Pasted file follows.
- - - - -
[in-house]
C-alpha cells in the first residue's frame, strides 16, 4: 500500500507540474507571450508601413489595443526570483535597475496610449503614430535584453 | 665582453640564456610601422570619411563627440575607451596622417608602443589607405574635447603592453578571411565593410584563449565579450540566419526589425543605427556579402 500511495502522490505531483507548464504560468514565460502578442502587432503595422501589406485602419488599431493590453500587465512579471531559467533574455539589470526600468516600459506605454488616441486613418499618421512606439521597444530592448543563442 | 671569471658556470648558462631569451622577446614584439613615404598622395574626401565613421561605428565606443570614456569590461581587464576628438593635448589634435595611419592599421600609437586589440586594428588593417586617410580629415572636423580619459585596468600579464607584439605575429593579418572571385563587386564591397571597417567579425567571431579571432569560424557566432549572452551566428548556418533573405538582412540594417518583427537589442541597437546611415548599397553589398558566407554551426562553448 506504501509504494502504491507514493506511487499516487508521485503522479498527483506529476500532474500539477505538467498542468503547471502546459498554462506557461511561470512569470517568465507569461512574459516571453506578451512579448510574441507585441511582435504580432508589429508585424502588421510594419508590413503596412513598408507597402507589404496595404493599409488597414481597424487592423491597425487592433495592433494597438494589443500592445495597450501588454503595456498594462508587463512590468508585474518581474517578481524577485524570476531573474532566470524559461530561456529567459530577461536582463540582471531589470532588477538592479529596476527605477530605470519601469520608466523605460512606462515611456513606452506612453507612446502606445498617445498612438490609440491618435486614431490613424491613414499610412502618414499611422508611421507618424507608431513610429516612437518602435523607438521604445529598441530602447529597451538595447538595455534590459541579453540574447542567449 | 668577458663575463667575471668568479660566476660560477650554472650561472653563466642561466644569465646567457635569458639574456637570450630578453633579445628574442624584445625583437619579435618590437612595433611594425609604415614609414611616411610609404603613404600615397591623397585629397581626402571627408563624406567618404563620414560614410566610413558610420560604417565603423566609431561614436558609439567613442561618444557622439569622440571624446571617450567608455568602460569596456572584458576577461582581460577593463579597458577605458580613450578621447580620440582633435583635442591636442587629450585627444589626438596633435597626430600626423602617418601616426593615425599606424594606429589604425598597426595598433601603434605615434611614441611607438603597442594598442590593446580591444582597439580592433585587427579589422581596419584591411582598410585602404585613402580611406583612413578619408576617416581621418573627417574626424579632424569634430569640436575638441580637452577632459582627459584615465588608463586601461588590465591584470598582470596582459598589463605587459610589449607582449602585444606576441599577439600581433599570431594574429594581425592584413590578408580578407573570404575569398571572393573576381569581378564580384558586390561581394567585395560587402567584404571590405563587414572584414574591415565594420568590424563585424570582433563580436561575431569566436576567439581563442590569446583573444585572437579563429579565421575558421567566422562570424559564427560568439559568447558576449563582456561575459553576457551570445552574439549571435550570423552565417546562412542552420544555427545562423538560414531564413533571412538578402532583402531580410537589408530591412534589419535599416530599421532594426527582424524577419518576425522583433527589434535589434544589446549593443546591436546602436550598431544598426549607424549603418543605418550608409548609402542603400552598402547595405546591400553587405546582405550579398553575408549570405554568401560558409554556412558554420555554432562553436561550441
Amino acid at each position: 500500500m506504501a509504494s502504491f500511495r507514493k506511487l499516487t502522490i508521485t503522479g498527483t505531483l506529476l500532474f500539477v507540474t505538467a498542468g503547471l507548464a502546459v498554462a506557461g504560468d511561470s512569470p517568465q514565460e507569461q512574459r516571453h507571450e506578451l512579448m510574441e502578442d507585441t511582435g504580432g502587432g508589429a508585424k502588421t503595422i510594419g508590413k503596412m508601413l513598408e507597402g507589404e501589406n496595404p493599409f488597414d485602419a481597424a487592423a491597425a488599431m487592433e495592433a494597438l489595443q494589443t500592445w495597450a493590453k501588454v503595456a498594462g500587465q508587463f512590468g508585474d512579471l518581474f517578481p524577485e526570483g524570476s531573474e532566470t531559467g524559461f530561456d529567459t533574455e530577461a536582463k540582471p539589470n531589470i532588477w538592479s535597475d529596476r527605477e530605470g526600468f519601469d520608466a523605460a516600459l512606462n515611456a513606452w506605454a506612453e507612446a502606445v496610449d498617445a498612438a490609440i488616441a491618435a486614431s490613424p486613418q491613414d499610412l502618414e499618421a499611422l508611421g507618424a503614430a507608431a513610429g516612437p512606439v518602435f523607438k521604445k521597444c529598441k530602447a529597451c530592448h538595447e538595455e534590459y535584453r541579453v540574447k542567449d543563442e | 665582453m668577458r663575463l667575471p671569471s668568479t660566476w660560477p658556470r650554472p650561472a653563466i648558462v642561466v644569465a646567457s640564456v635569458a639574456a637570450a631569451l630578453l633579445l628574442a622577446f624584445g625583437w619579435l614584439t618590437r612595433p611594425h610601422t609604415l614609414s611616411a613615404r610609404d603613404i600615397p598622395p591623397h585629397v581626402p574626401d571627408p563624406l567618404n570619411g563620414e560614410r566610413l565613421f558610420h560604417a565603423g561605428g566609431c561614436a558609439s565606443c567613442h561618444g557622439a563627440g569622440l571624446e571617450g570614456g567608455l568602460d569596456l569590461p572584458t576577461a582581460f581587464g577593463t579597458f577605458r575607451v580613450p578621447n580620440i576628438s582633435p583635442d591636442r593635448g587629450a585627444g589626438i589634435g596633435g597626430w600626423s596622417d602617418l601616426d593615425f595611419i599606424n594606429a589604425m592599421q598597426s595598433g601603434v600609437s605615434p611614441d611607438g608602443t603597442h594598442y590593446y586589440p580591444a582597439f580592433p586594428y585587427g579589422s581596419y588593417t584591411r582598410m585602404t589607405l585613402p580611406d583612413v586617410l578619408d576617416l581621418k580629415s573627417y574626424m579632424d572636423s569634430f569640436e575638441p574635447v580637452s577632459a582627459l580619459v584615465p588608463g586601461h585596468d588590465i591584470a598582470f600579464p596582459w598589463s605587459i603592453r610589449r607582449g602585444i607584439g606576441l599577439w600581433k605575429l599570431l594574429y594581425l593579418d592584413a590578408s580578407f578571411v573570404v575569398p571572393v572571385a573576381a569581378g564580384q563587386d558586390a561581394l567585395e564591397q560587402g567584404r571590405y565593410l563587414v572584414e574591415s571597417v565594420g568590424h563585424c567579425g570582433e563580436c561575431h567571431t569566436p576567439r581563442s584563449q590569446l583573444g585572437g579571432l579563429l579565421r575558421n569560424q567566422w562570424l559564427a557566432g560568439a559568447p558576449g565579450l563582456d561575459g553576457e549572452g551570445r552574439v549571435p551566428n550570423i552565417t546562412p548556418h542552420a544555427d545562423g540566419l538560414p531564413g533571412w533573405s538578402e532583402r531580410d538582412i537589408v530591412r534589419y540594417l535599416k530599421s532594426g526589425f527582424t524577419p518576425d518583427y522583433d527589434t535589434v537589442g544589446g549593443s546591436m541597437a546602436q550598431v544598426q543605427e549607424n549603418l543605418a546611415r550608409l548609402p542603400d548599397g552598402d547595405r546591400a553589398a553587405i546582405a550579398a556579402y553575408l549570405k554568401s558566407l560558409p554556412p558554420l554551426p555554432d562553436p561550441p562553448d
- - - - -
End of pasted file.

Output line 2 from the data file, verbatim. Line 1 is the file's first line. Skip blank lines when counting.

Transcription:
C-alpha cells in the first residue's frame, strides 16, 4: 500500500507540474507571450508601413489595443526570483535597475496610449503614430535584453 | 665582453640564456610601422570619411563627440575607451596622417608602443589607405574635447603592453578571411565593410584563449565579450540566419526589425543605427556579402 500511495502522490505531483507548464504560468514565460502578442502587432503595422501589406485602419488599431493590453500587465512579471531559467533574455539589470526600468516600459506605454488616441486613418499618421512606439521597444530592448543563442 | 671569471658556470648558462631569451622577446614584439613615404598622395574626401565613421561605428565606443570614456569590461581587464576628438593635448589634435595611419592599421600609437586589440586594428588593417586617410580629415572636423580619459585596468600579464607584439605575429593579418572571385563587386564591397571597417567579425567571431579571432569560424557566432549572452551566428548556418533573405538582412540594417518583427537589442541597437546611415548599397553589398558566407554551426562553448 506504501509504494502504491507514493506511487499516487508521485503522479498527483506529476500532474500539477505538467498542468503547471502546459498554462506557461511561470512569470517568465507569461512574459516571453506578451512579448510574441507585441511582435504580432508589429508585424502588421510594419508590413503596412513598408507597402507589404496595404493599409488597414481597424487592423491597425487592433495592433494597438494589443500592445495597450501588454503595456498594462508587463512590468508585474518581474517578481524577485524570476531573474532566470524559461530561456529567459530577461536582463540582471531589470532588477538592479529596476527605477530605470519601469520608466523605460512606462515611456513606452506612453507612446502606445498617445498612438490609440491618435486614431490613424491613414499610412502618414499611422508611421507618424507608431513610429516612437518602435523607438521604445529598441530602447529597451538595447538595455534590459541579453540574447542567449 | 668577458663575463667575471668568479660566476660560477650554472650561472653563466642561466644569465646567457635569458639574456637570450630578453633579445628574442624584445625583437619579435618590437612595433611594425609604415614609414611616411610609404603613404600615397591623397585629397581626402571627408563624406567618404563620414560614410566610413558610420560604417565603423566609431561614436558609439567613442561618444557622439569622440571624446571617450567608455568602460569596456572584458576577461582581460577593463579597458577605458580613450578621447580620440582633435583635442591636442587629450585627444589626438596633435597626430600626423602617418601616426593615425599606424594606429589604425598597426595598433601603434605615434611614441611607438603597442594598442590593446580591444582597439580592433585587427579589422581596419584591411582598410585602404585613402580611406583612413578619408576617416581621418573627417574626424579632424569634430569640436575638441580637452577632459582627459584615465588608463586601461588590465591584470598582470596582459598589463605587459610589449607582449602585444606576441599577439600581433599570431594574429594581425592584413590578408580578407573570404575569398571572393573576381569581378564580384558586390561581394567585395560587402567584404571590405563587414572584414574591415565594420568590424563585424570582433563580436561575431569566436576567439581563442590569446583573444585572437579563429579565421575558421567566422562570424559564427560568439559568447558576449563582456561575459553576457551570445552574439549571435550570423552565417546562412542552420544555427545562423538560414531564413533571412538578402532583402531580410537589408530591412534589419535599416530599421532594426527582424524577419518576425522583433527589434535589434544589446549593443546591436546602436550598431544598426549607424549603418543605418550608409548609402542603400552598402547595405546591400553587405546582405550579398553575408549570405554568401560558409554556412558554420555554432562553436561550441